At the Courtisane Film Festival, Ghent, Mónica Savirón and María Palacios Cruz's programme of works by neglected women artists
At this year’s Courtisane Film Festival in Ghent, Belgium, one of the festival's curators, María Palacios Cruz, and New York-based filmmaker Mónica Savirón curated a programme of nine 16mm films, produced between 1970 and 2018, by women artists who are in dialogue with Savirón's own practice. In their introduction, Savirón quoted the feminist British filmmaker Lis Rhodes on the need to lay bare the links and fractures in the voices of women connected by similar constraints. Rhodes’s urgent call for a communal space of reflection ends on a lyrical note: ‘I find knitting to be a continuous occupation and I am full of gratitude because I realize how much I am indebted to the hands that wield the needles.’
Links, needles and hands. Guided by affinity and association, Palacios Cruz and Savirón programmed films that have suffered a degree of neglect, alongside two of Savirón's own works. Rhodes and Joanne Davis’s Hang on a Minute (1983) – a series of 13, one-minute shorts – was intended for the UK broadcaster Channel 4 as interventions slotted between regular programmes, but only six episodes were originally shown; the rest were deemed too daring. The words ‘Hang on a Minute’ flashes on-screen before each film; its hectoring tone echoing the language of TV commercials. One sequence quickly segues from a woman at her breakfast table to a newspaper report on the nuclear bomb. Throughout the series, home meets global economics; domestic space is restaged as Brechtian political theatre.
Fractures reflect the physical imperfections and quirks of 16mm; Savirón’s short film Answer Print (2016), for example, which served as the focal point of the programme, was made from deteriorating stock. There are also audible cracks: in Savirón’s rhythmic short Broken Tongue (2014), the artist collaborates with performer Tracie Morris, setting the images of archival and contemporary pages from The New York Times to the syncopated lines that always end on the word ‘Africa’. Brilliantly orchestrated by Morris as throaty, dissonant music, the sounds mirror historical voices that have been silenced.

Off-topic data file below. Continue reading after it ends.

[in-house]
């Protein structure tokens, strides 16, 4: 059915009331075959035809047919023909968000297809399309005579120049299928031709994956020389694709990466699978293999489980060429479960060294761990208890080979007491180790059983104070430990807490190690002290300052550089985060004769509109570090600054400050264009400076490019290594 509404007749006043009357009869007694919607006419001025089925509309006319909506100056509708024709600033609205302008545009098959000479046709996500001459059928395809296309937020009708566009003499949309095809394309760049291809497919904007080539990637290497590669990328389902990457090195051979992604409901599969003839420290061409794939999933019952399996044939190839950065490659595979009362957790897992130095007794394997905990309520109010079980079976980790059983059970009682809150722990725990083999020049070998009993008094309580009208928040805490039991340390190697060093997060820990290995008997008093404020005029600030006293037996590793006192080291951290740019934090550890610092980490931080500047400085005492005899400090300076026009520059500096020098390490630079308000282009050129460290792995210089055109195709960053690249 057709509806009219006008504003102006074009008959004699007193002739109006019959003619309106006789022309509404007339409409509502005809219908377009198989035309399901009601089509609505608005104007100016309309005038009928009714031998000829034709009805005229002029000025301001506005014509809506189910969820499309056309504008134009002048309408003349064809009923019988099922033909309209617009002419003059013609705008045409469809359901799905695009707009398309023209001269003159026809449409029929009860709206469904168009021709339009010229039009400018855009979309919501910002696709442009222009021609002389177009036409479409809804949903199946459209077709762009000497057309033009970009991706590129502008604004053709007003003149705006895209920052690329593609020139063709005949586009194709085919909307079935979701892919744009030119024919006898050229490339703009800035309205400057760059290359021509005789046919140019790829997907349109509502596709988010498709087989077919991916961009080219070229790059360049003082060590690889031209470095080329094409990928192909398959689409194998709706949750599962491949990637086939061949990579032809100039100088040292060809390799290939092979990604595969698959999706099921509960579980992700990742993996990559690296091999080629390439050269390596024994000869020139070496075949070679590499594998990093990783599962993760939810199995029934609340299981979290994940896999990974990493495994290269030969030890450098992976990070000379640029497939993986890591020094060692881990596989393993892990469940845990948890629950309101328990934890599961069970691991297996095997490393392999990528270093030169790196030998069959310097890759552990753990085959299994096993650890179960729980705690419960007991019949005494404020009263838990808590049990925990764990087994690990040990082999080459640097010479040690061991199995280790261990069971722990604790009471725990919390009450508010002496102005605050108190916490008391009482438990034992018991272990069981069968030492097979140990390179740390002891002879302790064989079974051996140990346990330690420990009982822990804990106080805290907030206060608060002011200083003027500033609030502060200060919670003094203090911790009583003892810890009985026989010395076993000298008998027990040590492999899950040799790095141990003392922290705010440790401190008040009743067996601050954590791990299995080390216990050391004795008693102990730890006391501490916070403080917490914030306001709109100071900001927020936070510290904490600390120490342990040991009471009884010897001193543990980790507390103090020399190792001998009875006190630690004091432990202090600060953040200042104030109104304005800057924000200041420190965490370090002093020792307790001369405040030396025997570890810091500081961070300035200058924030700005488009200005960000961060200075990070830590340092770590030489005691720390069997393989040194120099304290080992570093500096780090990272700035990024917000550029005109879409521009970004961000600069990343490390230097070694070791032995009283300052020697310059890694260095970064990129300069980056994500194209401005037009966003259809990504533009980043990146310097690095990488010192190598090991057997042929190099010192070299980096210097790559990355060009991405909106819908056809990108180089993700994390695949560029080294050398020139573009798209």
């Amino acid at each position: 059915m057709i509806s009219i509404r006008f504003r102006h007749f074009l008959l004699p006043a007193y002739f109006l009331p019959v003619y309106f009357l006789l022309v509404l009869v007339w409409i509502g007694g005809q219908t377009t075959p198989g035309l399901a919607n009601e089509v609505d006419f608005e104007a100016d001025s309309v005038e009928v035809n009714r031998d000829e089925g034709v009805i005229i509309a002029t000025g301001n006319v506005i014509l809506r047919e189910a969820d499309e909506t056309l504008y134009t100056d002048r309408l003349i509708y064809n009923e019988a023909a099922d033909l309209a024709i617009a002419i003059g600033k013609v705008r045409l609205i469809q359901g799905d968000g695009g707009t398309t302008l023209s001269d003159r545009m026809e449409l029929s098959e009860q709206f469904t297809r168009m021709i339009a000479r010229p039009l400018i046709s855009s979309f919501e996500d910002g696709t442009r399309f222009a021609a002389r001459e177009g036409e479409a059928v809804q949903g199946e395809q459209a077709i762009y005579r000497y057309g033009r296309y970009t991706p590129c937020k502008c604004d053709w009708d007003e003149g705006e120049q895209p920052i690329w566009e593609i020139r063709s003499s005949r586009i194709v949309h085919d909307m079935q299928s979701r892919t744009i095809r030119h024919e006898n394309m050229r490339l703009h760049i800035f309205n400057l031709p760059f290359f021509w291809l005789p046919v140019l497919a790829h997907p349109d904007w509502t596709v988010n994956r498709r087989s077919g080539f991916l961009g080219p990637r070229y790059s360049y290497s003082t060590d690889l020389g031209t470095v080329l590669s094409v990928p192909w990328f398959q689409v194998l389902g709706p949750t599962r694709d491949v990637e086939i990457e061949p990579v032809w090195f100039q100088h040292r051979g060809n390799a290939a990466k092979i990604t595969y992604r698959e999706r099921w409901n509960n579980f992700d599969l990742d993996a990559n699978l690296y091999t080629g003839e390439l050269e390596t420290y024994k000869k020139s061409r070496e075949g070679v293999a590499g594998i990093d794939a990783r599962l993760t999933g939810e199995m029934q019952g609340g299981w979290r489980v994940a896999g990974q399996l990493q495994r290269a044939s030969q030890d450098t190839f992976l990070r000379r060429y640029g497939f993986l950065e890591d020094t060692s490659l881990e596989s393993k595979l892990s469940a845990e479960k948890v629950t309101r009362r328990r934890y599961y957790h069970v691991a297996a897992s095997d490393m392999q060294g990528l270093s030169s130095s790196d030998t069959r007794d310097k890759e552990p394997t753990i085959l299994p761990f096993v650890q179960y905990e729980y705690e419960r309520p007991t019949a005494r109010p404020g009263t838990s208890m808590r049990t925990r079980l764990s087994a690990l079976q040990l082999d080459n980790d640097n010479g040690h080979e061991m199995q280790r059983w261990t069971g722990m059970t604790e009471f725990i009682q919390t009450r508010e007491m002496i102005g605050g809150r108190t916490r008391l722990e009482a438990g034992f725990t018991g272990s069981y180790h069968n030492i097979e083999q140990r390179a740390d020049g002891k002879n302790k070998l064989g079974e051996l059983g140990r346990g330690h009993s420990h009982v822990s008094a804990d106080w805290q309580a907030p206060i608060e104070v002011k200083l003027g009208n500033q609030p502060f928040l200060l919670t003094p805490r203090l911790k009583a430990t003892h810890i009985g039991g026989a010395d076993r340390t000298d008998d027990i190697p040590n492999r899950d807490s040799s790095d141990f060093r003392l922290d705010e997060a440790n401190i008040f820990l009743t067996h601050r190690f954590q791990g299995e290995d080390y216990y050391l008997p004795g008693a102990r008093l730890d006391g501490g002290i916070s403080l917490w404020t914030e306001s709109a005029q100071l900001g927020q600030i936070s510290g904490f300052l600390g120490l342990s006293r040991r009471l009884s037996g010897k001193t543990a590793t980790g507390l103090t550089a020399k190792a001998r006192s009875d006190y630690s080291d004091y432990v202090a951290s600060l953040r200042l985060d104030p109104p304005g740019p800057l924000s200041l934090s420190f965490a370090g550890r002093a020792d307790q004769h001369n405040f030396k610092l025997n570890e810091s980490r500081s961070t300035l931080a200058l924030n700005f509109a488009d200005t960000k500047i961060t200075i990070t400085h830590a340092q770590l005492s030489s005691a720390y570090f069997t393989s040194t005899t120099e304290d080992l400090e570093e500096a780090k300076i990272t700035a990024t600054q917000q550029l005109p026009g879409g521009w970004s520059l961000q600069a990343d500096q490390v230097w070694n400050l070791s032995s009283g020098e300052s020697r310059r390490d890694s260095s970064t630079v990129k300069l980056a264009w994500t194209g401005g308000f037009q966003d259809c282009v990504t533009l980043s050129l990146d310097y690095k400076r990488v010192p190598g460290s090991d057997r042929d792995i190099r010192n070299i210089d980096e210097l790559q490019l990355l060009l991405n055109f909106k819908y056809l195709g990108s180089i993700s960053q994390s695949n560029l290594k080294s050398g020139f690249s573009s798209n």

Silence also rules over Tanya Syed’s Chameleon (1990) a mostly silent black and white film. Within its terse five minutes, a woman’s body is revealed in parts, as hands and feet, in a rhythmic alliteration, interlaced with images of falling fabric and black, softly swaying, hair. The scene’s intimacy and delicate choreography recall Maya Deren’s equally time-warped, dreamlike staging. As the woman steps into the street, her body emerges whole. But when the noise and pedestrians invade her space, an ambivalent exchange takes place – on one hand, liberation from the house’s confines and from the repetitiveness, however fluid, of domestic chores, on the other, the fact that we only catch a glimpse of her face, before she blends into the drifting crowd, anonymous.
Needles appear briefly in Hang on a Minute, but also serve as the programme’s overriding metaphor, as symbols not only of intricate and patient manual work, but also of the conceptual weaving – of metaphors, methods, and themes – that guides Savirón. One example is the transition from Savirón’s Broken Tongue – Morris’s spoken word poem – to Alia Syed’s Fatima’s Letter (1991), a black and white, 20-minute film in which an Urdu-speaking woman confesses her geographic and cultural dislocation against a back-drop of grainy images of the London Underground. In both films, a sense of temporal and spatial dislocation is met with the need to speak. Language never quite makes the subjects whole, yet it bears witness to their fragmentation.
Finally, hands. In the intimate Chameleon, they can signal both labour and a caress. Hands are even more central in Song for Four Hands (1970), a Super 8 film transferred to 16mm, by Dutch artist Barbara Meter, an important figure in Amsterdam’s experimental scene in the 1970s, whose work Savirón has brought back into circulation. In Meter’s four-minute short, hands and faces – the latter often reduced to lips and eyes in extreme close-ups – appear in quick, alternating takes. Meter’s films – which question traditional notions of portraiture and of gender – are often composite portraits screened on multiple channel. Her sensual editing also evokes the artisanal touch of all of the programme’s 16mm films.
In Julia Heyward’s riveting performance film, Shake Daddy Shake (1976), the hand is a sign of protest. In this chilling, poetic act of exorcism, Heyward shot her own performance on stage at the Judson Memorial Church, in New York, where she evoked her preacher father, a forbidding paternalistic figure, his hands warped with palsy. A much quieter protest takes place in Susan Stein’s G (1979), in which woman’s hands and their deliberate movement on a typewriter echo Rhodes and Davis’s demand for a woman’s intellectual space. Lastly, Savirón and Palacios Cruz’s own gestural power lies in bringing these gorgeous films together and in doing so, calls our attention to the cumulative effect of silencing women. Writing via email, Savirón echoes Rhodes by calling the programme ‘an act of gratitude, a search for democratization of voices’.
Main image: Lis Rhodes and Joanne Davis’s, Hang on a Minute, 1983, film still. Courtesy: the artist and the Courtisane Film Festival, Ghent
Ela Bittencourt works as a critic and curator in the United States and Latin America. She writes for publications such as Art in America, Film Comment, frieze and the Village Voice and runs a film site, Lyssaria.